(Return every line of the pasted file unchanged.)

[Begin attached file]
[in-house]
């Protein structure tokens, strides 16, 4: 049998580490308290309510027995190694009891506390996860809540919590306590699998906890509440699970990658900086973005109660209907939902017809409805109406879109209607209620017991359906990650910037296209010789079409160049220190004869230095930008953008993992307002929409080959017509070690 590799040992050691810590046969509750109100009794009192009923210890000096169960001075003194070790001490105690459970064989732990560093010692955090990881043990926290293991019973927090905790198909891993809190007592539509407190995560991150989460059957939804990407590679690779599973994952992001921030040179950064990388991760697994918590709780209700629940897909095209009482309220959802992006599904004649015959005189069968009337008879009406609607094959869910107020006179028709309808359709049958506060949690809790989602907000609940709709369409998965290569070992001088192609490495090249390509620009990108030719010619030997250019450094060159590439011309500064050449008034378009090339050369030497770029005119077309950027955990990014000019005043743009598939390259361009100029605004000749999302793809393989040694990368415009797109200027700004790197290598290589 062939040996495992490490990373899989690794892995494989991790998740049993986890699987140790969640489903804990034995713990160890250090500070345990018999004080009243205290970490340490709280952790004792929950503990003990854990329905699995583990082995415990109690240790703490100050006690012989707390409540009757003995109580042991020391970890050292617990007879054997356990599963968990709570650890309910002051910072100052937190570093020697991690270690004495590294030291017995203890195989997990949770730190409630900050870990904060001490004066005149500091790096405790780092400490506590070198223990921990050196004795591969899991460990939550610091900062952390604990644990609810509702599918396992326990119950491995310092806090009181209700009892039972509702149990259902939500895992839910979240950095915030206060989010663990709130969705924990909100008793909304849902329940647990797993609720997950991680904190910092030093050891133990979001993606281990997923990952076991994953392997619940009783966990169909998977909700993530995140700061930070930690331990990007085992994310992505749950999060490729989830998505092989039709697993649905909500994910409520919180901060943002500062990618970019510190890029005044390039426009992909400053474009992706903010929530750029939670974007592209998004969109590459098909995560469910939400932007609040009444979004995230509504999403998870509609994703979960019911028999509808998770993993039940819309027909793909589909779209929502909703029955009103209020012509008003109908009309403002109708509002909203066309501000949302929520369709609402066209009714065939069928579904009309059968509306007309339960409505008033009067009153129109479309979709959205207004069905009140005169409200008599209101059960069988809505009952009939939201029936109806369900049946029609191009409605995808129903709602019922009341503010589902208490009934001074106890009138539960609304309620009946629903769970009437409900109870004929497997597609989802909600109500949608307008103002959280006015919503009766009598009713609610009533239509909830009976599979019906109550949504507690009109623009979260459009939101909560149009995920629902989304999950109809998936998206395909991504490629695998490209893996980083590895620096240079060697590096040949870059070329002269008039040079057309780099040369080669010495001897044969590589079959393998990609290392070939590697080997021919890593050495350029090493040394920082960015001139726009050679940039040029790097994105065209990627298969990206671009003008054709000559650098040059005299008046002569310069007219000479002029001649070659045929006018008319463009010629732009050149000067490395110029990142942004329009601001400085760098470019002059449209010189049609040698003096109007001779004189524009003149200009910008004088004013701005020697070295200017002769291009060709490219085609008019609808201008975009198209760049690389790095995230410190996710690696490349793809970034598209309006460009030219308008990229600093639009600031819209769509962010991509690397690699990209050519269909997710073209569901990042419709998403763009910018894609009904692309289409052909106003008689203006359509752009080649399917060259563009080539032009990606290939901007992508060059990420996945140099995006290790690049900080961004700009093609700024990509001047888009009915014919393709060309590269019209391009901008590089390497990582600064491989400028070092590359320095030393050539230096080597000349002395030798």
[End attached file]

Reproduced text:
[in-house]
């Protein structure tokens, strides 16, 4: 049998580490308290309510027995190694009891506390996860809540919590306590699998906890509440699970990658900086973005109660209907939902017809409805109406879109209607209620017991359906990650910037296209010789079409160049220190004869230095930008953008993992307002929409080959017509070690 590799040992050691810590046969509750109100009794009192009923210890000096169960001075003194070790001490105690459970064989732990560093010692955090990881043990926290293991019973927090905790198909891993809190007592539509407190995560991150989460059957939804990407590679690779599973994952992001921030040179950064990388991760697994918590709780209700629940897909095209009482309220959802992006599904004649015959005189069968009337008879009406609607094959869910107020006179028709309808359709049958506060949690809790989602907000609940709709369409998965290569070992001088192609490495090249390509620009990108030719010619030997250019450094060159590439011309500064050449008034378009090339050369030497770029005119077309950027955990990014000019005043743009598939390259361009100029605004000749999302793809393989040694990368415009797109200027700004790197290598290589 062939040996495992490490990373899989690794892995494989991790998740049993986890699987140790969640489903804990034995713990160890250090500070345990018999004080009243205290970490340490709280952790004792929950503990003990854990329905699995583990082995415990109690240790703490100050006690012989707390409540009757003995109580042991020391970890050292617990007879054997356990599963968990709570650890309910002051910072100052937190570093020697991690270690004495590294030291017995203890195989997990949770730190409630900050870990904060001490004066005149500091790096405790780092400490506590070198223990921990050196004795591969899991460990939550610091900062952390604990644990609810509702599918396992326990119950491995310092806090009181209700009892039972509702149990259902939500895992839910979240950095915030206060989010663990709130969705924990909100008793909304849902329940647990797993609720997950991680904190910092030093050891133990979001993606281990997923990952076991994953392997619940009783966990169909998977909700993530995140700061930070930690331990990007085992994310992505749950999060490729989830998505092989039709697993649905909500994910409520919180901060943002500062990618970019510190890029005044390039426009992909400053474009992706903010929530750029939670974007592209998004969109590459098909995560469910939400932007609040009444979004995230509504999403998870509609994703979960019911028999509808998770993993039940819309027909793909589909779209929502909703029955009103209020012509008003109908009309403002109708509002909203066309501000949302929520369709609402066209009714065939069928579904009309059968509306007309339960409505008033009067009153129109479309979709959205207004069905009140005169409200008599209101059960069988809505009952009939939201029936109806369900049946029609191009409605995808129903709602019922009341503010589902208490009934001074106890009138539960609304309620009946629903769970009437409900109870004929497997597609989802909600109500949608307008103002959280006015919503009766009598009713609610009533239509909830009976599979019906109550949504507690009109623009979260459009939101909560149009995920629902989304999950109809998936998206395909991504490629695998490209893996980083590895620096240079060697590096040949870059070329002269008039040079057309780099040369080669010495001897044969590589079959393998990609290392070939590697080997021919890593050495350029090493040394920082960015001139726009050679940039040029790097994105065209990627298969990206671009003008054709000559650098040059005299008046002569310069007219000479002029001649070659045929006018008319463009010629732009050149000067490395110029990142942004329009601001400085760098470019002059449209010189049609040698003096109007001779004189524009003149200009910008004088004013701005020697070295200017002769291009060709490219085609008019609808201008975009198209760049690389790095995230410190996710690696490349793809970034598209309006460009030219308008990229600093639009600031819209769509962010991509690397690699990209050519269909997710073209569901990042419709998403763009910018894609009904692309289409052909106003008689203006359509752009080649399917060259563009080539032009990606290939901007992508060059990420996945140099995006290790690049900080961004700009093609700024990509001047888009009915014919393709060309590269019209391009901008590089390497990582600064491989400028070092590359320095030393050539230096080597000349002395030798």